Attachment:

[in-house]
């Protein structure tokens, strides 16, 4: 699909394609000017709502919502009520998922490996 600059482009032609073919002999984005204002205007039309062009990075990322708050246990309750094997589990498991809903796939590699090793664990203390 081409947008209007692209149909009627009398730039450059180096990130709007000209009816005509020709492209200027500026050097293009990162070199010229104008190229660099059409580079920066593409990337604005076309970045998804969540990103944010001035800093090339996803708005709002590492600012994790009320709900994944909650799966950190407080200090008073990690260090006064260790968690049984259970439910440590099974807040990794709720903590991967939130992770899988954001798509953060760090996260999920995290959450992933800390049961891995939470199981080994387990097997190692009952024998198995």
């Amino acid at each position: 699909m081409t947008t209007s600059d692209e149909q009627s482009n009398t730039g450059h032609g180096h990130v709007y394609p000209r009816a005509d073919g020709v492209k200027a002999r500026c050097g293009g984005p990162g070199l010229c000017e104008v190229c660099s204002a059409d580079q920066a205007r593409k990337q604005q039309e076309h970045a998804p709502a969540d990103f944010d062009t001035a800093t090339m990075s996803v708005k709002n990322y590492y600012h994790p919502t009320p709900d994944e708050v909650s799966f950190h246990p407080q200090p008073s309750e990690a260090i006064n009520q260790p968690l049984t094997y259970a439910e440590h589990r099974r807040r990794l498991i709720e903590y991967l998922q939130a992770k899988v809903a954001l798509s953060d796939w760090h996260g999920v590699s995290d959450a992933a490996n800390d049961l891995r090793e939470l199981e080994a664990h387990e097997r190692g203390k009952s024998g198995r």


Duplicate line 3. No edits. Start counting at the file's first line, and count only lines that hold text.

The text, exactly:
């Amino acid at each position: 699909m081409t947008t209007s600059d692209e149909q009627s482009n009398t730039g450059h032609g180096h990130v709007y394609p000209r009816a005509d073919g020709v492209k200027a002999r500026c050097g293009g984005p990162g070199l010229c000017e104008v190229c660099s204002a059409d580079q920066a205007r593409k990337q604005q039309e076309h970045a998804p709502a969540d990103f944010d062009t001035a800093t090339m990075s996803v708005k709002n990322y590492y600012h994790p919502t009320p709900d994944e708050v909650s799966f950190h246990p407080q200090p008073s309750e990690a260090i006064n009520q260790p968690l049984t094997y259970a439910e440590h589990r099974r807040r990794l498991i709720e903590y991967l998922q939130a992770k899988v809903a954001l798509s953060d796939w760090h996260g999920v590699s995290d959450a992933a490996n800390d049961l891995r090793e939470l199981e080994a664990h387990e097997r190692g203390k009952s024998g198995r």